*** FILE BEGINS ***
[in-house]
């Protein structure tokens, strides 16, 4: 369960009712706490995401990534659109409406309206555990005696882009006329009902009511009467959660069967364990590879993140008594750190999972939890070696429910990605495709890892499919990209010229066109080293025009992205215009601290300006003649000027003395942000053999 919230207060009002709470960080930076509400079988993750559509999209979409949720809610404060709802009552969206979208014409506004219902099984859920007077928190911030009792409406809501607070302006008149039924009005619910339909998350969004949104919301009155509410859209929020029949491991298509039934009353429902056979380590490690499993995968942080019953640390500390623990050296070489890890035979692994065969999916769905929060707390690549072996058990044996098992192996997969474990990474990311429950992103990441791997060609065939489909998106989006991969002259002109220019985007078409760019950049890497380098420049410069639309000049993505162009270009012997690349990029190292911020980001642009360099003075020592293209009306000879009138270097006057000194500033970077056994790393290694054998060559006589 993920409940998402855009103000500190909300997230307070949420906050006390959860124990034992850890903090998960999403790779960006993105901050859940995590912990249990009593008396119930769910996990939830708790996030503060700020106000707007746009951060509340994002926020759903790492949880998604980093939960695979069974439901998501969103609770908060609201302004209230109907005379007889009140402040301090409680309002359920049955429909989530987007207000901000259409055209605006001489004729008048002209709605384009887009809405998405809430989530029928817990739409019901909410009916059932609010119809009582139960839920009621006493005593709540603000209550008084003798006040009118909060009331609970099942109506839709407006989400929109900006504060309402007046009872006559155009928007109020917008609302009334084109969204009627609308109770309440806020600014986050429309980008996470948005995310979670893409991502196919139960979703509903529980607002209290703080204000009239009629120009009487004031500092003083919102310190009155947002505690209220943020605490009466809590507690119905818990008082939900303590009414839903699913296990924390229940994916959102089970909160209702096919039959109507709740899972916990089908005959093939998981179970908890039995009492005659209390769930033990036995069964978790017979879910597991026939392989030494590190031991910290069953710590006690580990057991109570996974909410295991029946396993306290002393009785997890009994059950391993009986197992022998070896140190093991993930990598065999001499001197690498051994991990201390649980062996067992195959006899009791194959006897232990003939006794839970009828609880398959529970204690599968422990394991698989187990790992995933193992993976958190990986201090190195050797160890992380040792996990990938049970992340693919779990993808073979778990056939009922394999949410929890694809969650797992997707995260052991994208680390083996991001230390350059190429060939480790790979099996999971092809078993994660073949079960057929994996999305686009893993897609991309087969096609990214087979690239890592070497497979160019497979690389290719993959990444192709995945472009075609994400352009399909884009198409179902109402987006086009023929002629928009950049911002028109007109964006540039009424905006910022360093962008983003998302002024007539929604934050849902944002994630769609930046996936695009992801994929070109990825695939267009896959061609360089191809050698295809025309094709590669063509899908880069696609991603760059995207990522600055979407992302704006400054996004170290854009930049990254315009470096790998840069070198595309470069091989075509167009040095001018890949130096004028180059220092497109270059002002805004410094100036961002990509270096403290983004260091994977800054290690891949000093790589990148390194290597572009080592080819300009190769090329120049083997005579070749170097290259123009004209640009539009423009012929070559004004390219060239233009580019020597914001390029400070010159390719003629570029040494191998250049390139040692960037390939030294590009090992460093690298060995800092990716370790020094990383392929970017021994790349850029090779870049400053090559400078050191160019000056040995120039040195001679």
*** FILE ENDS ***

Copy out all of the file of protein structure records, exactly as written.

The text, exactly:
[in-house]
């Protein structure tokens, strides 16, 4: 369960009712706490995401990534659109409406309206555990005696882009006329009902009511009467959660069967364990590879993140008594750190999972939890070696429910990605495709890892499919990209010229066109080293025009992205215009601290300006003649000027003395942000053999 919230207060009002709470960080930076509400079988993750559509999209979409949720809610404060709802009552969206979208014409506004219902099984859920007077928190911030009792409406809501607070302006008149039924009005619910339909998350969004949104919301009155509410859209929020029949491991298509039934009353429902056979380590490690499993995968942080019953640390500390623990050296070489890890035979692994065969999916769905929060707390690549072996058990044996098992192996997969474990990474990311429950992103990441791997060609065939489909998106989006991969002259002109220019985007078409760019950049890497380098420049410069639309000049993505162009270009012997690349990029190292911020980001642009360099003075020592293209009306000879009138270097006057000194500033970077056994790393290694054998060559006589 993920409940998402855009103000500190909300997230307070949420906050006390959860124990034992850890903090998960999403790779960006993105901050859940995590912990249990009593008396119930769910996990939830708790996030503060700020106000707007746009951060509340994002926020759903790492949880998604980093939960695979069974439901998501969103609770908060609201302004209230109907005379007889009140402040301090409680309002359920049955429909989530987007207000901000259409055209605006001489004729008048002209709605384009887009809405998405809430989530029928817990739409019901909410009916059932609010119809009582139960839920009621006493005593709540603000209550008084003798006040009118909060009331609970099942109506839709407006989400929109900006504060309402007046009872006559155009928007109020917008609302009334084109969204009627609308109770309440806020600014986050429309980008996470948005995310979670893409991502196919139960979703509903529980607002209290703080204000009239009629120009009487004031500092003083919102310190009155947002505690209220943020605490009466809590507690119905818990008082939900303590009414839903699913296990924390229940994916959102089970909160209702096919039959109507709740899972916990089908005959093939998981179970908890039995009492005659209390769930033990036995069964978790017979879910597991026939392989030494590190031991910290069953710590006690580990057991109570996974909410295991029946396993306290002393009785997890009994059950391993009986197992022998070896140190093991993930990598065999001499001197690498051994991990201390649980062996067992195959006899009791194959006897232990003939006794839970009828609880398959529970204690599968422990394991698989187990790992995933193992993976958190990986201090190195050797160890992380040792996990990938049970992340693919779990993808073979778990056939009922394999949410929890694809969650797992997707995260052991994208680390083996991001230390350059190429060939480790790979099996999971092809078993994660073949079960057929994996999305686009893993897609991309087969096609990214087979690239890592070497497979160019497979690389290719993959990444192709995945472009075609994400352009399909884009198409179902109402987006086009023929002629928009950049911002028109007109964006540039009424905006910022360093962008983003998302002024007539929604934050849902944002994630769609930046996936695009992801994929070109990825695939267009896959061609360089191809050698295809025309094709590669063509899908880069696609991603760059995207990522600055979407992302704006400054996004170290854009930049990254315009470096790998840069070198595309470069091989075509167009040095001018890949130096004028180059220092497109270059002002805004410094100036961002990509270096403290983004260091994977800054290690891949000093790589990148390194290597572009080592080819300009190769090329120049083997005579070749170097290259123009004209640009539009423009012929070559004004390219060239233009580019020597914001390029400070010159390719003629570029040494191998250049390139040692960037390939030294590009090992460093690298060995800092990716370790020094990383392929970017021994790349850029090779870049400053090559400078050191160019000056040995120039040195001679």